Former employees of the email giant Yahoo say Yahoo secretly scanned the contents of hundreds of millions of email accounts and turned the information over to the NSA or FBI. In order to do so, Yahoo secretly built a special software program specifically designed to search every user’s emails for keywords provided by the U.S. government. If true, the practice represents the first known time a giant email company searched all arriving emails in real time at the behest of the U.S. government’s domestic surveillance programs.
This comes as newly revealed documents show how the Justice Department subpoenaed Open Whisper Systems, the maker of the popular encrypted messaging application Signal, in efforts to get a wide range of information about two phone numbers—and then imposed a gag order on Open Whisper Systems preventing the company from talking about it. The encrypted application maker did not turn over the desired information because the company does not store such information about its users. The Justice Department sought the information in early 2016, but it’s only coming to light now because the gag order has been lifted.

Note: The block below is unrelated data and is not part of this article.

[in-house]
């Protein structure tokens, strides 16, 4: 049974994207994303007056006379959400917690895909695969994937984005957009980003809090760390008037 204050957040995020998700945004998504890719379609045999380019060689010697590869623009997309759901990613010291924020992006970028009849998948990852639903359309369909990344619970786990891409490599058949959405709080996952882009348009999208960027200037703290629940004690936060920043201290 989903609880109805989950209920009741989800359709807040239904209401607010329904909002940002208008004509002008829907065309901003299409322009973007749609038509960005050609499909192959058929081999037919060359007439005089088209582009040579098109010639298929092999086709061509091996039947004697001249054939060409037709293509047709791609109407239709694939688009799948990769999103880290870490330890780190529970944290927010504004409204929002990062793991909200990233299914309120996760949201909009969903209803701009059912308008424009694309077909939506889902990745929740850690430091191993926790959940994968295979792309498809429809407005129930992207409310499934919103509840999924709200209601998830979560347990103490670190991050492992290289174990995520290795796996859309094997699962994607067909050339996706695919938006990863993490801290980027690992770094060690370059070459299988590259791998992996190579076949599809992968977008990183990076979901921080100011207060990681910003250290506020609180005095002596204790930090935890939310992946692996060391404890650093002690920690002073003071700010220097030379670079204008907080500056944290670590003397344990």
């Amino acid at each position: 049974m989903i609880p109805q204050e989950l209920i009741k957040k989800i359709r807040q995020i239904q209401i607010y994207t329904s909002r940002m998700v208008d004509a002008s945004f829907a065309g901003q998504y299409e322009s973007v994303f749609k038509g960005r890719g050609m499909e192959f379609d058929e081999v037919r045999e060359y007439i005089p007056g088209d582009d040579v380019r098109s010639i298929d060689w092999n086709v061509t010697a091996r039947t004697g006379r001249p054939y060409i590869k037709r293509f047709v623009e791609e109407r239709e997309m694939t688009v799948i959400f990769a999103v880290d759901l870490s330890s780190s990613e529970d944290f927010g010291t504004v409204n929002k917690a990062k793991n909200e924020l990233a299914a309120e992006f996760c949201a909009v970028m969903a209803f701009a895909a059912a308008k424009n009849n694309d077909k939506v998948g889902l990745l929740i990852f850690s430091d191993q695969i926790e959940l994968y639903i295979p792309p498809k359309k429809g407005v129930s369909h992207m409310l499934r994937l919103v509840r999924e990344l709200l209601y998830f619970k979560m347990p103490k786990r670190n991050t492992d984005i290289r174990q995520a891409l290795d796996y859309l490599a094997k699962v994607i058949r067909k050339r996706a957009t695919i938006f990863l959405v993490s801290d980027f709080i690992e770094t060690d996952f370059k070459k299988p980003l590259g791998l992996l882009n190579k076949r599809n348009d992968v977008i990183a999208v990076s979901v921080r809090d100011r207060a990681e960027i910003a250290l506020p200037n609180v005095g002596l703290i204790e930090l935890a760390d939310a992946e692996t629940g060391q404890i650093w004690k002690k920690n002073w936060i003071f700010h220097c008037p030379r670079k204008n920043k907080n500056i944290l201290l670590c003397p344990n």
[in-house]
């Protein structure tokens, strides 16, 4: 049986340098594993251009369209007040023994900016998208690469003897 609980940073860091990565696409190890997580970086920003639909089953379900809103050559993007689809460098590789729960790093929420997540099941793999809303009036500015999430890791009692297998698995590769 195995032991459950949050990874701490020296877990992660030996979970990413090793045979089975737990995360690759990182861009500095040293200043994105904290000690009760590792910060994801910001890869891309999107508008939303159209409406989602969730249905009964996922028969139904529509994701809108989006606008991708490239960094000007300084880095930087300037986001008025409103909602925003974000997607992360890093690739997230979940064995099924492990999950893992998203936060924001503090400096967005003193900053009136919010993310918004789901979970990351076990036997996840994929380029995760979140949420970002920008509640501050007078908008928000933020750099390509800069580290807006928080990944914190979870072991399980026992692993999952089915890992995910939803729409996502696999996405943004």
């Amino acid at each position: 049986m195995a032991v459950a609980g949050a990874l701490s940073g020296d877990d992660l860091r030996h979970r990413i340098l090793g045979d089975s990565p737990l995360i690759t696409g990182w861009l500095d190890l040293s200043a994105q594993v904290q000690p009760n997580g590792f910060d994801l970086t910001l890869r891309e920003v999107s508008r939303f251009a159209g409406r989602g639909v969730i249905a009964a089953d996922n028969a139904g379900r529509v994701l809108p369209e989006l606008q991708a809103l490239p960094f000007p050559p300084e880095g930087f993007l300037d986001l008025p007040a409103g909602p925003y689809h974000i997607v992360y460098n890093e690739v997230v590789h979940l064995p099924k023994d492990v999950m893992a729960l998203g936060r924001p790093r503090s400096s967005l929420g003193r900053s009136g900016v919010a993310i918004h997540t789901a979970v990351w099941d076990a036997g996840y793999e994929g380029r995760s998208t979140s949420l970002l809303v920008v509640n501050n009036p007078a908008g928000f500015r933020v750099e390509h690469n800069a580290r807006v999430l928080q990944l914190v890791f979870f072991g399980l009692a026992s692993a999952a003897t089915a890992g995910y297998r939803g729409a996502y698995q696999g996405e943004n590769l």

In Charlotte, North Carolina, police have released the full body camera video of the fatal police shooting of African-American father Keith Lamont Scott. The 16-minute video shows Scott lying on the ground, handcuffed, with multiple bullet wounds from the police shooting. The video does not show Scott with a gun, as the police have claimed he had, although officers did twice make reference to a gun during the video. North Carolina is an open-carry state. This is Scott’s family lawyer, Justin Bamberg.
Justin Bamberg: “I can tell you that it is very difficult to watch. It’s difficult for a wife to watch. And what you’re seeing is real life. You see Mr. Scott on the ground. You see him handcuffed. And you see a human being, a father, a husband, lose his life.”
Keith Lamont Scott’s killing by police has sparked massive protests in Charlotte and nationwide.